Interstitial Lung Disease (Pulmonary Fibrosis)
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Interstitial lung disease, or ILD, is a common term that includes more than 200 chronic lung disorders, which may be:
- nonmalignant (non-cancerous)
Interstitial lung diseases are named after the tissue between the air sacs of the lungs called the interstitium - the tissue affected by fibrosis (scarring).
Interstitial lung diseases may also be called interstitial pulmonary fibrosis or pulmonary fibrosis.
The symptoms and course of these diseases may vary from person to person, but the common link between the many forms of ILD is that they all begin with an inflammation.
- bronchiolitis - inflammation that involves the bronchioles (small airways)
- alveolitis - inflammation that involves the alveoli (air sacs)
- vasculitis - inflammation that involves the small blood vessels (capillaries)
Most interstitial lung diseases are diagnosed as pneumoconiosis, a drug-induced disease, or hypersensitivity pneumonitis. The other types are:
- idiopathic pulmonary fibrosis
- bronchiolitis obliterans
- histiocytosis X
- chronic eosinophilic pneumonia
- collagen vascular disease
- granulomatous vasculitis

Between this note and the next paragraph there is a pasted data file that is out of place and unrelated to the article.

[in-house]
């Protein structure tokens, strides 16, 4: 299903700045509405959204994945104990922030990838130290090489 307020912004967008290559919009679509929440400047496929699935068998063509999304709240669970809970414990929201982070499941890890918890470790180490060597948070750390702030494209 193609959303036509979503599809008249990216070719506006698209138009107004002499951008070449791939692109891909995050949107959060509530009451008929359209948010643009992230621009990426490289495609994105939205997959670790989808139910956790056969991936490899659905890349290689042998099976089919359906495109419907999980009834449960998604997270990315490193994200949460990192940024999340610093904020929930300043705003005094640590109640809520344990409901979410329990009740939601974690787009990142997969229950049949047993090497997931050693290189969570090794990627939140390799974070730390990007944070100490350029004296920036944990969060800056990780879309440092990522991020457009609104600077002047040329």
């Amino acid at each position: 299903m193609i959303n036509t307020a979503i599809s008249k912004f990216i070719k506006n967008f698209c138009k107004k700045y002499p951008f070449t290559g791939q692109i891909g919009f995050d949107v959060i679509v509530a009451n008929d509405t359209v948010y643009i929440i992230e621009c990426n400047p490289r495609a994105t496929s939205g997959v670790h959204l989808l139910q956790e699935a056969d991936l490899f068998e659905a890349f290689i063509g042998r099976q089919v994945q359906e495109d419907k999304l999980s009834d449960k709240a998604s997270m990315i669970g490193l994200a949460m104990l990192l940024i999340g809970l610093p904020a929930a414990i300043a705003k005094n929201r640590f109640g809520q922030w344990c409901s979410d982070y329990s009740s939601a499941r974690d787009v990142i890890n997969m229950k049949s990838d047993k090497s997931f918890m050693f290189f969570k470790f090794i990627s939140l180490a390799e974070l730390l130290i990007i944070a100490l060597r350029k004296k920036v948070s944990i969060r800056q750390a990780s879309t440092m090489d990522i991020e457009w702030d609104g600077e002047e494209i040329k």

- Goodpasture's syndrome
- pulmonary alveolar proteinosis
In interstitial lung disease, the lung is affected in three ways:
- Lung tissue is damaged in some known or unknown way.
- The walls of the air sacs in the lungs become inflamed.
- Scarring (fibrosis) begins in the interstitium.
Fibrosis results in permanent loss of that tissue's ability to breathe and carry oxygen. Air sacs, as well as the lung tissue between and surrounding the air sacs, and the lung capillaries, are destroyed by the formation of scar tissue.
The diseases may run a gradual course or a rapid course. People with ILD may notice variation in symptoms - from very mild, to moderate, to very severe. The condition may remain the same for long periods of time or it may change quickly. The course of ILDs is unpredictable. If they progress, the lung tissue thickens and becomes stiff. The work of breathing then becomes more difficult and demanding. Some of the diseases improve with medication if treated when inflammation occurs. Some people may need oxygen therapy as part of their treatment.